Also characteristic of overreaching is the summary dismissal of ideas. In Chapter 6, “Cognition, Creation, Comprehension,” Freeland devotes three pages to “Freud on sex and sublimation.” She concludes, “Freud’s theory does indeed ask a lot, with its commitment to the existence of unconscious desires, a ‘libido’ (which develops in regular stages), the logistics of sublimation, and so on” (159). Even those most skeptical about the poor Viennese doctor’s system must acknowledge that he deserves to be shown the door a trifle more considerately.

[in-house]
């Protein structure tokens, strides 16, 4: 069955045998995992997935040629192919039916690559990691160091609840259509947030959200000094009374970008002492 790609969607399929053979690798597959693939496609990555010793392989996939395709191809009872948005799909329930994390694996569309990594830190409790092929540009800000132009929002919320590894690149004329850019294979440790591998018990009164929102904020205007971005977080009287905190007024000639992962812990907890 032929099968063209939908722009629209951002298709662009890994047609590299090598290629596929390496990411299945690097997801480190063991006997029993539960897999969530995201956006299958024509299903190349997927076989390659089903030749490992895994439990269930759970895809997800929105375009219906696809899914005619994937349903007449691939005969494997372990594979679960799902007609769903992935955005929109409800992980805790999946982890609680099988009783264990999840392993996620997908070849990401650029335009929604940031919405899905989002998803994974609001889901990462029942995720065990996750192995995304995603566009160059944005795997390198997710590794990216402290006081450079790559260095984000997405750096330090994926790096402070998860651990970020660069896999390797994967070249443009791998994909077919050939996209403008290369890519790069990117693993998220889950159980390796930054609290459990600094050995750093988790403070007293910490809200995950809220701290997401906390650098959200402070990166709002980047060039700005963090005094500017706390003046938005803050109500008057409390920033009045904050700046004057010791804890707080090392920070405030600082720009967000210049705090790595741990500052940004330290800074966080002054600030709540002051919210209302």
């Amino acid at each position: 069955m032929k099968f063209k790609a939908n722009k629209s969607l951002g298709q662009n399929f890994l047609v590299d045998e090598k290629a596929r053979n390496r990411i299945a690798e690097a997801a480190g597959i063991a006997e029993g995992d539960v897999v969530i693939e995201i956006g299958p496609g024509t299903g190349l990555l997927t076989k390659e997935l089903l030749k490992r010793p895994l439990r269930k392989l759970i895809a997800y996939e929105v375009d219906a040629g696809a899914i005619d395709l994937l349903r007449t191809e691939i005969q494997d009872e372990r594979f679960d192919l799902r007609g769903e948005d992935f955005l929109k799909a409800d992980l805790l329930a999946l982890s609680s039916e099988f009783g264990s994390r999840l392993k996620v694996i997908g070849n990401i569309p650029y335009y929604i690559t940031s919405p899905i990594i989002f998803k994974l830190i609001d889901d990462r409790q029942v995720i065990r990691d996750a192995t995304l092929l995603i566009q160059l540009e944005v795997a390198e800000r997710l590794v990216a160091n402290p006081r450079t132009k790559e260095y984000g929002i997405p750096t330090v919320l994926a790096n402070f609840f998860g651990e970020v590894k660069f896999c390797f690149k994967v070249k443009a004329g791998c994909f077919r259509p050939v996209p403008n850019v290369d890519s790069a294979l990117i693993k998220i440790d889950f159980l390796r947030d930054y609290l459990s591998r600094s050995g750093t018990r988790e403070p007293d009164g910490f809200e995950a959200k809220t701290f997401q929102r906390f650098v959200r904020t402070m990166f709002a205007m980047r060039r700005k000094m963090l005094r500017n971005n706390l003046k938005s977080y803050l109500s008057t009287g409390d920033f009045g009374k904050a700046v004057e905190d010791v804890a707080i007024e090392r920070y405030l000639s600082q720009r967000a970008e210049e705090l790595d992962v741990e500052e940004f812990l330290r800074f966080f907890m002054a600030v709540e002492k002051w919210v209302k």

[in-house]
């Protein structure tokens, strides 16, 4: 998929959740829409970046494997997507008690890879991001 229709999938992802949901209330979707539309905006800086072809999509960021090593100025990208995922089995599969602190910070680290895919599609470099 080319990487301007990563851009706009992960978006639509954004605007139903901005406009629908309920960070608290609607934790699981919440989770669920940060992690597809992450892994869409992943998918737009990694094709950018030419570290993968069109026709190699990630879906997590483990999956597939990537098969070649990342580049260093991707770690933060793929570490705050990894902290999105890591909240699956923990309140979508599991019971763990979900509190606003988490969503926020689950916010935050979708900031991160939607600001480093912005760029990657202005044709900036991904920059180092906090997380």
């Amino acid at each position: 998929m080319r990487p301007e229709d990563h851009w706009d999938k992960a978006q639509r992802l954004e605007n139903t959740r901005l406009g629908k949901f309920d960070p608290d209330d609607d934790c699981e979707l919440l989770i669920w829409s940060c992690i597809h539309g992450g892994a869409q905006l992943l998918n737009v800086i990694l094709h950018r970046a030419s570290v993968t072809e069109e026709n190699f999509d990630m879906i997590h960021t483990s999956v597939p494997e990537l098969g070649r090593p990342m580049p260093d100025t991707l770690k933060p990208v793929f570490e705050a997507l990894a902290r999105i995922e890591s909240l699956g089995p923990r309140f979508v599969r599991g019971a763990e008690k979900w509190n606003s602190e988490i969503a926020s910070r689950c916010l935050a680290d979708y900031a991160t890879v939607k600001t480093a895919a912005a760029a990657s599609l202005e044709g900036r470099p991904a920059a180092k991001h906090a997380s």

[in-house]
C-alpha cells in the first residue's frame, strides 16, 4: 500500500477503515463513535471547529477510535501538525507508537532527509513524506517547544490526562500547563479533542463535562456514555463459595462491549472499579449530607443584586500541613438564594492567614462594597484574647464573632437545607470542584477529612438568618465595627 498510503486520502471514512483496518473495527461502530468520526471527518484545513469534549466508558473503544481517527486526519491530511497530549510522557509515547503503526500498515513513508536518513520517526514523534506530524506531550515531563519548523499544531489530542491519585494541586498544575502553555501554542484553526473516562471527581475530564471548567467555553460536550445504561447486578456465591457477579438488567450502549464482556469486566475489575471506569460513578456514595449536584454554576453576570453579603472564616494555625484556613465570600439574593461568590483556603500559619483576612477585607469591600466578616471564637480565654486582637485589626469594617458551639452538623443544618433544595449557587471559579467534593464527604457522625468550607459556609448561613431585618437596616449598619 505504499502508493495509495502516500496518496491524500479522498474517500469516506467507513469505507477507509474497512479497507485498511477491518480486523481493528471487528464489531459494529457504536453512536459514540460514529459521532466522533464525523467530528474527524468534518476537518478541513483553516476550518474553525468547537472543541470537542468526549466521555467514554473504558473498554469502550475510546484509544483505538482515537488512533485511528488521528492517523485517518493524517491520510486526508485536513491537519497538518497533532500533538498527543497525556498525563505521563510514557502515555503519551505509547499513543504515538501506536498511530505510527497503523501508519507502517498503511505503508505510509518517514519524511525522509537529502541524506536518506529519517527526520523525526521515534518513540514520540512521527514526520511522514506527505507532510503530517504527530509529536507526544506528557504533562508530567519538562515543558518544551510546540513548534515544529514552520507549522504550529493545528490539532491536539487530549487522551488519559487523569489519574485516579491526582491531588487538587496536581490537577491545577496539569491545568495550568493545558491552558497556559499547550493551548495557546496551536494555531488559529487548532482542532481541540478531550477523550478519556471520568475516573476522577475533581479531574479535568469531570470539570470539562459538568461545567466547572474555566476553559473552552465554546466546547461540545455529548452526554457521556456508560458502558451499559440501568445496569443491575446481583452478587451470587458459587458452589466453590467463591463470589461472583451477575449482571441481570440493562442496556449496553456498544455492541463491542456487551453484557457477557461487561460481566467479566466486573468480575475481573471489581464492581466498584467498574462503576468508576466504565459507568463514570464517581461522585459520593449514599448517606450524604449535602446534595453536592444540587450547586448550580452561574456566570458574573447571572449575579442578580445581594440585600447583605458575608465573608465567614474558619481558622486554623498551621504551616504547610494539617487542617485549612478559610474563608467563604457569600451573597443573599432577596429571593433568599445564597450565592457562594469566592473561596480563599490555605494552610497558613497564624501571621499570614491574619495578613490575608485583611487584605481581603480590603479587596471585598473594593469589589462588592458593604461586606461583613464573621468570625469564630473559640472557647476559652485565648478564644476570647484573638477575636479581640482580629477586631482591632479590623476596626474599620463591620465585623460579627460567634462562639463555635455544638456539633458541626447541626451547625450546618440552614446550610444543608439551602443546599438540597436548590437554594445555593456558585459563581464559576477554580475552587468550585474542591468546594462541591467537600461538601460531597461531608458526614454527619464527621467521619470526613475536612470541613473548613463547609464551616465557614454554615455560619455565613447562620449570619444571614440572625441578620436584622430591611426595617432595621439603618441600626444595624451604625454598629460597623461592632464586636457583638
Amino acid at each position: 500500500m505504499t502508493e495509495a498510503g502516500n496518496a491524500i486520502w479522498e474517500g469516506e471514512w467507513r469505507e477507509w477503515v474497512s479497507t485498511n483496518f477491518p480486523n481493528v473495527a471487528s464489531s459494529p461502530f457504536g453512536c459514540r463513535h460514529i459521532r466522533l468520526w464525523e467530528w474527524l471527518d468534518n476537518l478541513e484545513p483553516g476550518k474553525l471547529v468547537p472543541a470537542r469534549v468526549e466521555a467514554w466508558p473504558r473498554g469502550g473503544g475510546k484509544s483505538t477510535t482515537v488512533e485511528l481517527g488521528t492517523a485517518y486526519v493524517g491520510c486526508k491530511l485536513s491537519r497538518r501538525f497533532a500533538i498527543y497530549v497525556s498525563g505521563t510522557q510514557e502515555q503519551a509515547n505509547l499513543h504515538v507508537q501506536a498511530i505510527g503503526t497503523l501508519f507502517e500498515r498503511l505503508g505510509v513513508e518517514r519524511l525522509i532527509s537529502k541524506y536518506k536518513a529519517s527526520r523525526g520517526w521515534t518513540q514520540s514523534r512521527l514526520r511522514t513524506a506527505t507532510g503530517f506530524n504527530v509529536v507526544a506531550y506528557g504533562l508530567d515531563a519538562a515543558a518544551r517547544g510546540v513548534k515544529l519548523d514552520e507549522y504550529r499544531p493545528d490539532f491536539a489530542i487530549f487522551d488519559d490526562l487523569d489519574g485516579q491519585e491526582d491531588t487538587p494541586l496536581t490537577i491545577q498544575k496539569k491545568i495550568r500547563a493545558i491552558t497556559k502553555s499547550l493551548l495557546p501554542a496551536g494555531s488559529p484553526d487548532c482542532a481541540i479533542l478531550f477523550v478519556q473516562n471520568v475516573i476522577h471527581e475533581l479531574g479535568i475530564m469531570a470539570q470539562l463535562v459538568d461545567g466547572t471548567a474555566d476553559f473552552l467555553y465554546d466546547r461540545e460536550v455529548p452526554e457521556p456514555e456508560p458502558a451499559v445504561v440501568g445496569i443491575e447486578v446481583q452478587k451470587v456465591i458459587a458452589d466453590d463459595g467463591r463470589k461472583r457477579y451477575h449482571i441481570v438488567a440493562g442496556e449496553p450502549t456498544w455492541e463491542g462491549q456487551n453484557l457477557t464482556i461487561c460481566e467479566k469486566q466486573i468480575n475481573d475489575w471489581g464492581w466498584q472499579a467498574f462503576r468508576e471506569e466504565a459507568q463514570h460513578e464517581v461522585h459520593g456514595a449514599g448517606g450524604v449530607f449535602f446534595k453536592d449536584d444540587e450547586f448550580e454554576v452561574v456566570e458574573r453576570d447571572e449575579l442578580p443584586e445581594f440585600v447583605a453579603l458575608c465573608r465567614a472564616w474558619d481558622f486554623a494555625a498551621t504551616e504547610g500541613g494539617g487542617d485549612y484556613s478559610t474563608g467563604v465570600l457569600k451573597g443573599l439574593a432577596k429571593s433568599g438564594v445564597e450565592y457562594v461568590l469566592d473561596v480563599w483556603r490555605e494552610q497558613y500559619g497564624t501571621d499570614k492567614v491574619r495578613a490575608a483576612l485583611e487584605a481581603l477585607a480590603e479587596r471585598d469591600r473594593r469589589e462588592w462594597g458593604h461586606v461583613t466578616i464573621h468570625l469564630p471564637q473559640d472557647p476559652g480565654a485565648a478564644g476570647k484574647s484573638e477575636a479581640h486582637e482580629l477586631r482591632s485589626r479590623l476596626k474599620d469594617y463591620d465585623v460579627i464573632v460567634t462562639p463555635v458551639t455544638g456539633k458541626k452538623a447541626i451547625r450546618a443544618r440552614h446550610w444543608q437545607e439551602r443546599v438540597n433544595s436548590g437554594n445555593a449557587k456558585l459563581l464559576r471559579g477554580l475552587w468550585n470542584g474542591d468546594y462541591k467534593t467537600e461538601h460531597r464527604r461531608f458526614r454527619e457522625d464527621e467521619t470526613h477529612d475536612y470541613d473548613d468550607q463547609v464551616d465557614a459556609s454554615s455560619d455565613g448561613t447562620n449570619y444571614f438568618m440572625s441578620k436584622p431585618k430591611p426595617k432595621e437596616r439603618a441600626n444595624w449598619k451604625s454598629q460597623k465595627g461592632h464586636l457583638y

Abrupt changes of topic also suggest overload. Addressing canon revisions in the light of gender sensitivity in Chaper 5, “Gender, Genius and Guerilla Girls,” Freeland describes how recent editions of the most heavily used basic art history textbooks, Gombrich’s The Story of Art, and H.W. Janson’s History of Art, incorporate changes in response to the impact of feminism. “But the Guerilla Girls still lampoon Janson’s book in their own version of art history,” she notes before abruptly beginning a new paragraph, “Let’s switch to music history” (135). So we do: but to what end? She has used a lot of precious space in the previous page-long paragraph, but made no substantial point. Indeed, the only point that comes across is that the author feels the need to move on before the reader’s attention span gives out.